Interesting story about a lawyer doing pro bono work in India with an NGO that tries to stop child trafficking. There is a back story about his life with his Indian wife that develops along with him while he is looking ffor a specific child that was abducted. ( )
  janismack | Jan 18, 2015 |
A Walk Across the Sun is probably one of the best books that I have read. Two teenage sisters are the only surviving family members after a tsunami hit India. This book is about the trials and triumphs of their rescue, survival and rescue once more. Very well written. Each page kept me wanting to read on to find out what happens to these girls. I read this book while travelling the maritime provinces and had a very hard time choosing whether to look at the scenery or read. A very heart warming story. ( )
  rebecca.g | Sep 13, 2014 |
Truly amazing book. This is a heartbreaking story of two young Indian girls who lose their entire family in a monsoon and quickly find out how cruel and terrible the world can be.
The story tracks the girls as well as the NGO trying to bring traffickers to justice. The book is not at all explicit, but it is difficukt to read at times when you realize this may be a fictional story, but the subject matter is real, and these things are happening. It is also a story filled with love, conviction and hope.

Truly thought-provoking, it shines a light on human sex trafficking and opens your eyes to a horrible reality. It spurred me into doing some research and trying to find out what I could do to try to help. ( )
  TracyCampbell | Aug 20, 2014 |
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The sea was quiet at first light on the morning their world fell apart.
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When a tsunami rages through their coastal town in India, 17-year-old Ahalya Ghai and her 15-year-old sister Sita are left orphaned and homeless. With almost everyone they know suddenly erased from the face of the earth, the girls set out for the convent where they attend school. They are abducted almost immediately and sold to a Mumbai brothel owner, beginning a hellish descent into the bowels of the sex trade.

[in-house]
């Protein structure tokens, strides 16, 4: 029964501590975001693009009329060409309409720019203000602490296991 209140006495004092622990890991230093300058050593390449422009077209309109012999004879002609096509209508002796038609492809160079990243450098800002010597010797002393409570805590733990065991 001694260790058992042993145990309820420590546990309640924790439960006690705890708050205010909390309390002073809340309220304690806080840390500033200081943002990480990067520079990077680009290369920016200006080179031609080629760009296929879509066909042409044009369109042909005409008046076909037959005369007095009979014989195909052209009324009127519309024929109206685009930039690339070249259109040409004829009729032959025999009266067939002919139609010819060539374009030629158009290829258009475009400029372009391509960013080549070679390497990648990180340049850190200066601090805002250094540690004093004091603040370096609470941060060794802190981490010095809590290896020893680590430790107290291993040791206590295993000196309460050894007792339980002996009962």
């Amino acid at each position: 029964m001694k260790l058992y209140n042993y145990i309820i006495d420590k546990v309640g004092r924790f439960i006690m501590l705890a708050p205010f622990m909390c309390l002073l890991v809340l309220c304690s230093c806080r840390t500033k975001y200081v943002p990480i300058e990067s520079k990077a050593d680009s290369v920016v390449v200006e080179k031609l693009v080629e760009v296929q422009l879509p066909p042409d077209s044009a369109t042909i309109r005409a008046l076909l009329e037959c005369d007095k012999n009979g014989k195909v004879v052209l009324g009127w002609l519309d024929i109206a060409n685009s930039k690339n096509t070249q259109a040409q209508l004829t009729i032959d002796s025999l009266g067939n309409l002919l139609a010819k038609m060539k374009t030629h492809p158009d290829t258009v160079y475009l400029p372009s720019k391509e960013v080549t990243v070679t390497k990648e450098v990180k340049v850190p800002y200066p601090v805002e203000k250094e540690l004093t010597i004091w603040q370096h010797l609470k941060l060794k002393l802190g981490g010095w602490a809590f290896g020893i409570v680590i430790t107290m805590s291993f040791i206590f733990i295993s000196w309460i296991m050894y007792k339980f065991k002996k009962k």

Halfway across the world, Washington, D.C., attorney Thomas Clarke faces his own personal and professional crisis-and makes the fateful decision to pursue a pro bono sabbatical working in India for an NGO that prosecutes the subcontinent's human traffickers. There, his conscience awakens as he sees firsthand the horrors of the trade in human flesh, and the corrupt judicial system that fosters it. Learning of the fate of Ahalya and Sita, Clarke makes it his personal mission to rescue them, setting the stage for a riveting showdown with an international network of ruthless criminals.
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When a tsunami rages through their coastal town in India, 17-year-old Ahalya Ghai and her 15-year-old sister Sita are left orphaned and homeless. As they struggle to reach the safe haven of the convent where they attend school, they are abducted by humantraffickers and thrust into a hidden world of sexual violence and illicit commerce, where the most valuable prize is the innocence of a child. Halfway across the world, in Washington, D.C., attorney Thomas Clarke faces his own personal and professional crises. Haunted by the tragic death of his infant daughter and estranged from his wife, he makes the fateful decision to pursue a pro bono sabbatical in India with an NGO that prosecutes the subcontinent's human traffickers. In Mumbai, his conscience awakens as he sees firsthand the horrors of the sex trade and the corrupt judicial system that fosters it. When he learns the fate of Ahalya and Sita, Clarke makes it his personal mission to rescue them, setting the stage for a deadly showdown with an international network of ruthless criminals. Spanning three continents and two cultures, this story chronicles an unforgettable journey through the underworld of modern slavery and into the darkest and most resilient corners of the human heart.… (more)